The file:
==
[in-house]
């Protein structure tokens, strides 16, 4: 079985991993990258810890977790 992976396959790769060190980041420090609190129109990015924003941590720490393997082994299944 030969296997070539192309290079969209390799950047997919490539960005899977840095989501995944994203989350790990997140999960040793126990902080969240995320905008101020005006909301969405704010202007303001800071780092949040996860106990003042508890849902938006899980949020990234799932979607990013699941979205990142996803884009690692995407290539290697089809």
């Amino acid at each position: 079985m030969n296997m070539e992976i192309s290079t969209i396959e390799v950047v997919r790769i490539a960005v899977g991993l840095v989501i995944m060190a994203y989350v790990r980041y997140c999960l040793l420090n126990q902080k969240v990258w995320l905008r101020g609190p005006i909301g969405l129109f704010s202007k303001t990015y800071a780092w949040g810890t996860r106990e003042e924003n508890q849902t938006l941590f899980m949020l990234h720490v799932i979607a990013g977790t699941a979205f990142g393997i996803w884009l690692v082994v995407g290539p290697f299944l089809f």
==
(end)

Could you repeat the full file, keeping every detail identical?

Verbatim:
[in-house]
């Protein structure tokens, strides 16, 4: 079985991993990258810890977790 992976396959790769060190980041420090609190129109990015924003941590720490393997082994299944 030969296997070539192309290079969209390799950047997919490539960005899977840095989501995944994203989350790990997140999960040793126990902080969240995320905008101020005006909301969405704010202007303001800071780092949040996860106990003042508890849902938006899980949020990234799932979607990013699941979205990142996803884009690692995407290539290697089809």
């Amino acid at each position: 079985m030969n296997m070539e992976i192309s290079t969209i396959e390799v950047v997919r790769i490539a960005v899977g991993l840095v989501i995944m060190a994203y989350v790990r980041y997140c999960l040793l420090n126990q902080k969240v990258w995320l905008r101020g609190p005006i909301g969405l129109f704010s202007k303001t990015y800071a780092w949040g810890t996860r106990e003042e924003n508890q849902t938006l941590f899980m949020l990234h720490v799932i979607a990013g977790t699941a979205f990142g393997i996803w884009l690692v082994v995407g290539p290697f299944l089809f």